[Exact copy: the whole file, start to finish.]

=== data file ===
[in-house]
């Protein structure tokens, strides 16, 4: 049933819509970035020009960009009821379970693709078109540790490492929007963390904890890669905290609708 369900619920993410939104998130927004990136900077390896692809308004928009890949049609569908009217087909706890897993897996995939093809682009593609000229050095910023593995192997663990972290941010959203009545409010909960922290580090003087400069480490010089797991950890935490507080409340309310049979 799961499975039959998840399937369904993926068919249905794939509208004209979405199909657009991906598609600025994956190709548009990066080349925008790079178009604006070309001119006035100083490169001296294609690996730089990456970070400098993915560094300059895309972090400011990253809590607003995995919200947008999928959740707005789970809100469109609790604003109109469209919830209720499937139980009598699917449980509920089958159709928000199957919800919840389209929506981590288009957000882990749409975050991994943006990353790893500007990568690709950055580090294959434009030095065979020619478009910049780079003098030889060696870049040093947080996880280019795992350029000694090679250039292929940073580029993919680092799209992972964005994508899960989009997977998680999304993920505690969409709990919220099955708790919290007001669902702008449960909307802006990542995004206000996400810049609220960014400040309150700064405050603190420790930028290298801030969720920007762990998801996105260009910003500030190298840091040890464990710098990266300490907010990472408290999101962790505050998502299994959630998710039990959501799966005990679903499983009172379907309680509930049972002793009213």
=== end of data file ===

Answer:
[in-house]
């Protein structure tokens, strides 16, 4: 049933819509970035020009960009009821379970693709078109540790490492929007963390904890890669905290609708 369900619920993410939104998130927004990136900077390896692809308004928009890949049609569908009217087909706890897993897996995939093809682009593609000229050095910023593995192997663990972290941010959203009545409010909960922290580090003087400069480490010089797991950890935490507080409340309310049979 799961499975039959998840399937369904993926068919249905794939509208004209979405199909657009991906598609600025994956190709548009990066080349925008790079178009604006070309001119006035100083490169001296294609690996730089990456970070400098993915560094300059895309972090400011990253809590607003995995919200947008999928959740707005789970809100469109609790604003109109469209919830209720499937139980009598699917449980509920089958159709928000199957919800919840389209929506981590288009957000882990749409975050991994943006990353790893500007990568690709950055580090294959434009030095065979020619478009910049780079003098030889060696870049040093947080996880280019795992350029000694090679250039292929940073580029993919680092799209992972964005994508899960989009997977998680999304993920505690969409709990919220099955708790919290007001669902702008449960909307802006990542995004206000996400810049609220960014400040309150700064405050603190420790930028290298801030969720920007762990998801996105260009910003500030190298840091040890464990710098990266300490907010990472408290999101962790505050998502299994959630998710039990959501799966005990679903499983009172379907309680509930049972002793009213």